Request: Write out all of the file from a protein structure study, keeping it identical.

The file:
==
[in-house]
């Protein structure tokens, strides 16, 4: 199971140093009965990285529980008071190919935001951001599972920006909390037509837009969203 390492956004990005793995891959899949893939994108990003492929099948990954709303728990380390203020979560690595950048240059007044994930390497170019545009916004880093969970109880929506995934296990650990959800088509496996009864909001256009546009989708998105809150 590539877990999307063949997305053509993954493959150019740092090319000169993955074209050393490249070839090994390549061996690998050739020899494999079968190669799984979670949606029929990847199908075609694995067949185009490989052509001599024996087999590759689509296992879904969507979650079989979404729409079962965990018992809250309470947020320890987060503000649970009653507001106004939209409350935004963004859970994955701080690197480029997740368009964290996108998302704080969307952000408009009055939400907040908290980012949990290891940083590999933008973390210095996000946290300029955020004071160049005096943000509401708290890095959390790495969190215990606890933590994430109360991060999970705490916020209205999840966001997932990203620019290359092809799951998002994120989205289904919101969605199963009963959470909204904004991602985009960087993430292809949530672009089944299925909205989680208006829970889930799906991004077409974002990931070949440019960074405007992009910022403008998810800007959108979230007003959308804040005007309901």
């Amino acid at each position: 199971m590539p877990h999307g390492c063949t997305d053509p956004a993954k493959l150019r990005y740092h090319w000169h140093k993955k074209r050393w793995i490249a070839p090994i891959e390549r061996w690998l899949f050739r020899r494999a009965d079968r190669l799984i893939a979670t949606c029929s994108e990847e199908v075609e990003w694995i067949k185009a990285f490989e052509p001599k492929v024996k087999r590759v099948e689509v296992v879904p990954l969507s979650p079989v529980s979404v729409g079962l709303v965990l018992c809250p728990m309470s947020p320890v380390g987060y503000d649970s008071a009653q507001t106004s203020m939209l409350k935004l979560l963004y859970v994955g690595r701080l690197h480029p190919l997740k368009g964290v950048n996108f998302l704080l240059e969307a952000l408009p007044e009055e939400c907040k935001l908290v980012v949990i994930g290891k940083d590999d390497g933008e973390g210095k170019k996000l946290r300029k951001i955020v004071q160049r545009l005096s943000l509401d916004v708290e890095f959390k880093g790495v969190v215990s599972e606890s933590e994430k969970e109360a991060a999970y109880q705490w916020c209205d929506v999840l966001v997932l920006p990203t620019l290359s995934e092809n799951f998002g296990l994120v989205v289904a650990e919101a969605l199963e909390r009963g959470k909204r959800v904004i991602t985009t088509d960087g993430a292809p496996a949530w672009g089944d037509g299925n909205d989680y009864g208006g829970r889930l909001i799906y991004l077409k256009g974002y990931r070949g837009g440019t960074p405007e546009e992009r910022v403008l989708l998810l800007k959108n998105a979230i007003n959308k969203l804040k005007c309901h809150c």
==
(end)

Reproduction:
[in-house]
């Protein structure tokens, strides 16, 4: 199971140093009965990285529980008071190919935001951001599972920006909390037509837009969203 390492956004990005793995891959899949893939994108990003492929099948990954709303728990380390203020979560690595950048240059007044994930390497170019545009916004880093969970109880929506995934296990650990959800088509496996009864909001256009546009989708998105809150 590539877990999307063949997305053509993954493959150019740092090319000169993955074209050393490249070839090994390549061996690998050739020899494999079968190669799984979670949606029929990847199908075609694995067949185009490989052509001599024996087999590759689509296992879904969507979650079989979404729409079962965990018992809250309470947020320890987060503000649970009653507001106004939209409350935004963004859970994955701080690197480029997740368009964290996108998302704080969307952000408009009055939400907040908290980012949990290891940083590999933008973390210095996000946290300029955020004071160049005096943000509401708290890095959390790495969190215990606890933590994430109360991060999970705490916020209205999840966001997932990203620019290359092809799951998002994120989205289904919101969605199963009963959470909204904004991602985009960087993430292809949530672009089944299925909205989680208006829970889930799906991004077409974002990931070949440019960074405007992009910022403008998810800007959108979230007003959308804040005007309901």
């Amino acid at each position: 199971m590539p877990h999307g390492c063949t997305d053509p956004a993954k493959l150019r990005y740092h090319w000169h140093k993955k074209r050393w793995i490249a070839p090994i891959e390549r061996w690998l899949f050739r020899r494999a009965d079968r190669l799984i893939a979670t949606c029929s994108e990847e199908v075609e990003w694995i067949k185009a990285f490989e052509p001599k492929v024996k087999r590759v099948e689509v296992v879904p990954l969507s979650p079989v529980s979404v729409g079962l709303v965990l018992c809250p728990m309470s947020p320890v380390g987060y503000d649970s008071a009653q507001t106004s203020m939209l409350k935004l979560l963004y859970v994955g690595r701080l690197h480029p190919l997740k368009g964290v950048n996108f998302l704080l240059e969307a952000l408009p007044e009055e939400c907040k935001l908290v980012v949990i994930g290891k940083d590999d390497g933008e973390g210095k170019k996000l946290r300029k951001i955020v004071q160049r545009l005096s943000l509401d916004v708290e890095f959390k880093g790495v969190v215990s599972e606890s933590e994430k969970e109360a991060a999970y109880q705490w916020c209205d929506v999840l966001v997932l920006p990203t620019l290359s995934e092809n799951f998002g296990l994120v989205v289904a650990e919101a969605l199963e909390r009963g959470k909204r959800v904004i991602t985009t088509d960087g993430a292809p496996a949530w672009g089944d037509g299925n909205d989680y009864g208006g829970r889930l909001i799906y991004l077409k256009g974002y990931r070949g837009g440019t960074p405007e546009e992009r910022v403008l989708l998810l800007k959108n998105a979230i007003n959308k969203l804040k005007c309901h809150c």